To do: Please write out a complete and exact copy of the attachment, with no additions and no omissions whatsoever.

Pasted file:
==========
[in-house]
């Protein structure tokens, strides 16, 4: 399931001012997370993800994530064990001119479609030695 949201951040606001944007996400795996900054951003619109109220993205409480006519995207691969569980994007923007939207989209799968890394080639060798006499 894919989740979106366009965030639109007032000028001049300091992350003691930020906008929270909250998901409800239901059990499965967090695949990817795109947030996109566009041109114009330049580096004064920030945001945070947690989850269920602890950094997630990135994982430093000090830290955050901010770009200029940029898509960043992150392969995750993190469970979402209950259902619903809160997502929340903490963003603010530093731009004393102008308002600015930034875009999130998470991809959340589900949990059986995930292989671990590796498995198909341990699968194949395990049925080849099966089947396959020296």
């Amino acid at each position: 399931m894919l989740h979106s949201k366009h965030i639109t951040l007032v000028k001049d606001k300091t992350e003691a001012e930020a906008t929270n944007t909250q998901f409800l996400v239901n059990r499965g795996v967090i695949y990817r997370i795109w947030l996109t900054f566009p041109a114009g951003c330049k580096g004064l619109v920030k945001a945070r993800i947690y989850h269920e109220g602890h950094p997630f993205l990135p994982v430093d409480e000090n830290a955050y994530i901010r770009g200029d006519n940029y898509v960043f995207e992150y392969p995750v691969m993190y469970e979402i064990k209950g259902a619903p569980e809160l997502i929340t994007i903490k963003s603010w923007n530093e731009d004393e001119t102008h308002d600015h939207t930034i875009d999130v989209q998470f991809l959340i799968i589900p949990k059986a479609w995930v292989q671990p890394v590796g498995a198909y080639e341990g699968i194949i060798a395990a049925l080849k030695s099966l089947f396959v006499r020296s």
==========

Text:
[in-house]
């Protein structure tokens, strides 16, 4: 399931001012997370993800994530064990001119479609030695 949201951040606001944007996400795996900054951003619109109220993205409480006519995207691969569980994007923007939207989209799968890394080639060798006499 894919989740979106366009965030639109007032000028001049300091992350003691930020906008929270909250998901409800239901059990499965967090695949990817795109947030996109566009041109114009330049580096004064920030945001945070947690989850269920602890950094997630990135994982430093000090830290955050901010770009200029940029898509960043992150392969995750993190469970979402209950259902619903809160997502929340903490963003603010530093731009004393102008308002600015930034875009999130998470991809959340589900949990059986995930292989671990590796498995198909341990699968194949395990049925080849099966089947396959020296």
């Amino acid at each position: 399931m894919l989740h979106s949201k366009h965030i639109t951040l007032v000028k001049d606001k300091t992350e003691a001012e930020a906008t929270n944007t909250q998901f409800l996400v239901n059990r499965g795996v967090i695949y990817r997370i795109w947030l996109t900054f566009p041109a114009g951003c330049k580096g004064l619109v920030k945001a945070r993800i947690y989850h269920e109220g602890h950094p997630f993205l990135p994982v430093d409480e000090n830290a955050y994530i901010r770009g200029d006519n940029y898509v960043f995207e992150y392969p995750v691969m993190y469970e979402i064990k209950g259902a619903p569980e809160l997502i929340t994007i903490k963003s603010w923007n530093e731009d004393e001119t102008h308002d600015h939207t930034i875009d999130v989209q998470f991809l959340i799968i589900p949990k059986a479609w995930v292989q671990p890394v590796g498995a198909y080639e341990g699968i194949i060798a395990a049925l080849k030695s099966l089947f396959v006499r020296s």